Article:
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Low Frequency Oscillator

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Low Frequency Oscillator


Low-frequency oscillation (LFO) is an electronic signal, which is usually below 20 Hz and creates a rhythmic pulse or sweep. This pulse or sweep is often used to modulate synthesizers, delay lines and other audio equipment in order to create effects used in the production of electronic music. Audio effects such as vibrato, tremolo and phasing are examples. The abbreviation is also very often used to refer to low-frequency oscillators themselves.[1]

History

Low-frequency oscillation as a concept was first introduced in the modular synths of the 1960s and 70s. Often the LFO effect was accidental; so there were a myriad of configurations that could be 'patched' by the synth operator. LFOs have since appeared in some form on almost every synthesizer. More recently other electronic musical instruments, such as samplers and software synthesizers, have included LFOs to increase their sound alteration capabilities.

Overview

The primary oscillator circuits of a synthesizer are used to create the audio signals. An LFO is a secondary oscillator that operates at a significantly lower frequency (hence its name), typically below 20 Hz. This lower frequency or control signal is used to modulate another component's value, changing the sound without introducing another source. Like a standard oscillator, this usually takes the form of a periodic waveform, such as a sine, sawtooth, triangle or square wave. Also like a standard oscillator, LFOs can incorporate any number of waveform types, including user-defined wavetables, rectified waves and random signals.

Using a low-frequency oscillation signal as a means of modulating another signal introduces complexities into the resulting sound, such that a variety of effects can be achieved. The specifics vary greatly depending on the type of modulation, the relative frequencies of the LFO signal and the signal being modulated, et cetera.

Uses

Tremolo
File:LFOtoVolume-Tremolo.ogg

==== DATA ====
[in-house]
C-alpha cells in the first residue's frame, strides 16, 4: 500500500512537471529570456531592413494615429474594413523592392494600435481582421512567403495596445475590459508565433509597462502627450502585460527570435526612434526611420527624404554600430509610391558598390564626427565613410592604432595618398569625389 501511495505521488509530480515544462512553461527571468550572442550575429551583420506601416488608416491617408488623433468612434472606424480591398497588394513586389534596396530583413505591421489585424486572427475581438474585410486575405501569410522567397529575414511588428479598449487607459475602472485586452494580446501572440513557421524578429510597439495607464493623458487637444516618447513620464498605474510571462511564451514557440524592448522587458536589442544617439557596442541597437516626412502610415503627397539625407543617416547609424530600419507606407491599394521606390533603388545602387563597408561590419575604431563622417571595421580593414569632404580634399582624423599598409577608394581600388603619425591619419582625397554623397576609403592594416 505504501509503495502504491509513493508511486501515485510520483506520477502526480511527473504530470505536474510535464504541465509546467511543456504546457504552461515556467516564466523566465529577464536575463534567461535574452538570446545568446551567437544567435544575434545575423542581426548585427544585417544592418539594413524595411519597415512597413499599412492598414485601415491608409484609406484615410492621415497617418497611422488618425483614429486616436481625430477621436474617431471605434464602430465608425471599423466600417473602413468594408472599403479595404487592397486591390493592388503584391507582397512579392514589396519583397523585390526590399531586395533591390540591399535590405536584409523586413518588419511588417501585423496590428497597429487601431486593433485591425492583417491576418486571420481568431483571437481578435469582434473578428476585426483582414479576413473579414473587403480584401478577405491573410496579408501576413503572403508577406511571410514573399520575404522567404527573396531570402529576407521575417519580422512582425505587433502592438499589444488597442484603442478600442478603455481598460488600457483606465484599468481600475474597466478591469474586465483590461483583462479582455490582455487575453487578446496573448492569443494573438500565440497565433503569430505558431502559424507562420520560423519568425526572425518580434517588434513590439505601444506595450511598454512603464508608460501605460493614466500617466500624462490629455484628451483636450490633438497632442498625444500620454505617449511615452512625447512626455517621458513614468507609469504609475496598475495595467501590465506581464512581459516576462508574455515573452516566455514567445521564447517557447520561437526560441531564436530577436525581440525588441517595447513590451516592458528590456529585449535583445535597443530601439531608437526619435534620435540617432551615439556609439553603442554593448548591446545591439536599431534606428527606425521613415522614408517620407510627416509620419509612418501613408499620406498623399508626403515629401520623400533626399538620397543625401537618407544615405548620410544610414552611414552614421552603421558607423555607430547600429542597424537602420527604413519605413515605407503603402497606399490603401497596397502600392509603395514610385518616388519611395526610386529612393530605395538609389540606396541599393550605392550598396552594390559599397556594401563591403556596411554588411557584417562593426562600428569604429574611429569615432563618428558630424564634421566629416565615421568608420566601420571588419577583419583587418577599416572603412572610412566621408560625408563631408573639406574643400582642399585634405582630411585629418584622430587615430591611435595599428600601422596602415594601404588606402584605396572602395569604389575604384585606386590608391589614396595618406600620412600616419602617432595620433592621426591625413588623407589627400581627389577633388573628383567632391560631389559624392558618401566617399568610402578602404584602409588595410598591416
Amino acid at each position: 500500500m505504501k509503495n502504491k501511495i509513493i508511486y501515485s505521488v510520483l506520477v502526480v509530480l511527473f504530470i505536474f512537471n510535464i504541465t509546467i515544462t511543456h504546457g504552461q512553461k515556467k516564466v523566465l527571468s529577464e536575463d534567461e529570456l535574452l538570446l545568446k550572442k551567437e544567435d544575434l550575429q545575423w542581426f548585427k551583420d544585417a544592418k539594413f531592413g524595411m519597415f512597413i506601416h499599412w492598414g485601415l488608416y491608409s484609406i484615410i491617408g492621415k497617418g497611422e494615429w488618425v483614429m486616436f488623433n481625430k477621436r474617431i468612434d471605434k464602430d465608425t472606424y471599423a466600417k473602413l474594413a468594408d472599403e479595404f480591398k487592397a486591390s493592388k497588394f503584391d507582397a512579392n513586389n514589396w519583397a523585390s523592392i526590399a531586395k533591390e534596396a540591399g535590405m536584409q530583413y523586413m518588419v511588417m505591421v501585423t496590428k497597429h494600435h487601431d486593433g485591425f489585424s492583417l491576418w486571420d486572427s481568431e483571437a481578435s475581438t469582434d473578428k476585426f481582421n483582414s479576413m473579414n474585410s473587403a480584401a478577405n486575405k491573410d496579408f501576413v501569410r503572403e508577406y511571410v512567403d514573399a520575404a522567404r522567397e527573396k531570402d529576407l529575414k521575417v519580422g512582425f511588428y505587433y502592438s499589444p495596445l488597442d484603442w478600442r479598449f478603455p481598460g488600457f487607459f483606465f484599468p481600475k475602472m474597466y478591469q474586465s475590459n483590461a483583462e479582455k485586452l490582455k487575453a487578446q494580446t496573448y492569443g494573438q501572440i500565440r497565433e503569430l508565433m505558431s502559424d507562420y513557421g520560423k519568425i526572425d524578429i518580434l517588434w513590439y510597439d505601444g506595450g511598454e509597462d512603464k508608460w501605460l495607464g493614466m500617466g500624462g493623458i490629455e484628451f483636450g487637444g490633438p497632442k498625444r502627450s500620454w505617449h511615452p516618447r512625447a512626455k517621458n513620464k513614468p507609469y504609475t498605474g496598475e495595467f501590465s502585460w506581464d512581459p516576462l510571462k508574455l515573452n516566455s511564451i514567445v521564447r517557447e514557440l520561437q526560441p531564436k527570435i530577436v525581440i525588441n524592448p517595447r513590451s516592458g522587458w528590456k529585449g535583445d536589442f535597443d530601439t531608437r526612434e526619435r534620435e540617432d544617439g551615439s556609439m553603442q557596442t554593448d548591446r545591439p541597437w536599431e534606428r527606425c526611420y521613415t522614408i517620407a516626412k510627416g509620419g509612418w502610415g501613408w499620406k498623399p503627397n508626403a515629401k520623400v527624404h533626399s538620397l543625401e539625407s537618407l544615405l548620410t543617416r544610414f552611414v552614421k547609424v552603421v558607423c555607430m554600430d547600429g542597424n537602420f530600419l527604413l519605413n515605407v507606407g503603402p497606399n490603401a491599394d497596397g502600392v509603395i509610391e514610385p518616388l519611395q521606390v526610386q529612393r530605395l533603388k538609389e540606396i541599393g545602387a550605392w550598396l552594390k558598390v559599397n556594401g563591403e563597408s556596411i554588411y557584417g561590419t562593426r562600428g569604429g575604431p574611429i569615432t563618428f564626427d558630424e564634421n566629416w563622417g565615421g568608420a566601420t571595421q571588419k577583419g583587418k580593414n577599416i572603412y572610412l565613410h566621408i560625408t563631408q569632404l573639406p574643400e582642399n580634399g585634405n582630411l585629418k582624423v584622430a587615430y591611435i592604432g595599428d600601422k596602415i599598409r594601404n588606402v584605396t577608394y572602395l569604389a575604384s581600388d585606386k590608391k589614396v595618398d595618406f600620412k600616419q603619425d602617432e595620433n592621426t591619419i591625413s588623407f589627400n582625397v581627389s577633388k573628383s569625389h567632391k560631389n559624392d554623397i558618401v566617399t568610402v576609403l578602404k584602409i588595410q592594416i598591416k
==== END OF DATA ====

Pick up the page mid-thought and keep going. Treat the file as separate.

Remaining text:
A low-frequency oscillator modulating volume to create a tremolo effect.

Ripple Effect
File:Lfo-cutoff-frequency-ripple.ogg
A high-rate low-frequency oscillator modulating cutoff frequency to create a ripple effect.

Wobble Bass
File:Lfo-cutoff-frequency-wobble-bass.ogg
A low-frequency oscillator modulating cutoff frequency to create a wobble bass effect.

Problems playing these files? See media help.

An LFO can be routed to control, for example, the frequency of the audio oscillator, its Evolvor.

Electronic musicians use LFO for a variety of applications. They may be used to add simple vibrato or tremolo to a melody, or for more complex applications such as triggering gate envelopes, or controlling the rate of arpeggiation.

Differences between LFO rates also account for a number of commonly heard effects in modern music. A very low rate can be used to modulate a filter's cutoff frequency, thereby providing the characteristic gradual sensation of the sound becoming clearer or closer to the listener. Alternatively, a high rate can be used for bizarre 'rippling' sound effects (indeed, another important use of LFO is for various sound effects used in films). Dubstep and drum and bass are forms of electronic music which employs frequent use of LFOs, often synchronized to the tempo of the track, for bass sounds that have a "wobble" effect, for example by modulating the cutoff frequency of a low-pass filter to create a distinctive opening-and-closing effect. Due to the popularization of these genres, the LFO wobble is now being found in other forms of electronic dance music such as house music.

In popular culture

The British electronic music group LFO take their name directly from the low-frequency oscillator.[2]

See also

References

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